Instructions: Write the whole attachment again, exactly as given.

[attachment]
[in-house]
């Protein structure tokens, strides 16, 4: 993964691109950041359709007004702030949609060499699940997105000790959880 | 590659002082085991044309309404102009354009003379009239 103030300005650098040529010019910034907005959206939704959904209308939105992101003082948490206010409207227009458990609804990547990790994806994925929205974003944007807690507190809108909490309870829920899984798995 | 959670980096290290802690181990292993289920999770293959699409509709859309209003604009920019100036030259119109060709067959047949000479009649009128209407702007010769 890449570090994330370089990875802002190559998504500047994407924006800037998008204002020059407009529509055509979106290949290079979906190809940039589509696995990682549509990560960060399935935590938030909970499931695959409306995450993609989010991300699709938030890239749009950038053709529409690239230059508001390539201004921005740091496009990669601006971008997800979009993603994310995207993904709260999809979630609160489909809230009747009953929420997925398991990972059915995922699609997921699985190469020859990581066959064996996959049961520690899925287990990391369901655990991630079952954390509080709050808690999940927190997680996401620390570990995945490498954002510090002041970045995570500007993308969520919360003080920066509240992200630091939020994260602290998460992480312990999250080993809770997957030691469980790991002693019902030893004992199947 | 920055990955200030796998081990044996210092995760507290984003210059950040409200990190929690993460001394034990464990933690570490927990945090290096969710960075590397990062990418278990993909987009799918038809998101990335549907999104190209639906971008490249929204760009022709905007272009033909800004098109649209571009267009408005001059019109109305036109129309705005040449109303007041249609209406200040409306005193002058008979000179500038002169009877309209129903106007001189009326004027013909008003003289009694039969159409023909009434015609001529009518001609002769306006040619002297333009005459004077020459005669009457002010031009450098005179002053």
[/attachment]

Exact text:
[in-house]
């Protein structure tokens, strides 16, 4: 993964691109950041359709007004702030949609060499699940997105000790959880 | 590659002082085991044309309404102009354009003379009239 103030300005650098040529010019910034907005959206939704959904209308939105992101003082948490206010409207227009458990609804990547990790994806994925929205974003944007807690507190809108909490309870829920899984798995 | 959670980096290290802690181990292993289920999770293959699409509709859309209003604009920019100036030259119109060709067959047949000479009649009128209407702007010769 890449570090994330370089990875802002190559998504500047994407924006800037998008204002020059407009529509055509979106290949290079979906190809940039589509696995990682549509990560960060399935935590938030909970499931695959409306995450993609989010991300699709938030890239749009950038053709529409690239230059508001390539201004921005740091496009990669601006971008997800979009993603994310995207993904709260999809979630609160489909809230009747009953929420997925398991990972059915995922699609997921699985190469020859990581066959064996996959049961520690899925287990990391369901655990991630079952954390509080709050808690999940927190997680996401620390570990995945490498954002510090002041970045995570500007993308969520919360003080920066509240992200630091939020994260602290998460992480312990999250080993809770997957030691469980790991002693019902030893004992199947 | 920055990955200030796998081990044996210092995760507290984003210059950040409200990190929690993460001394034990464990933690570490927990945090290096969710960075590397990062990418278990993909987009799918038809998101990335549907999104190209639906971008490249929204760009022709905007272009033909800004098109649209571009267009408005001059019109109305036109129309705005040449109303007041249609209406200040409306005193002058008979000179500038002169009877309209129903106007001189009326004027013909008003003289009694039969159409023909009434015609001529009518001609002769306006040619002297333009005459004077020459005669009457002010031009450098005179002053």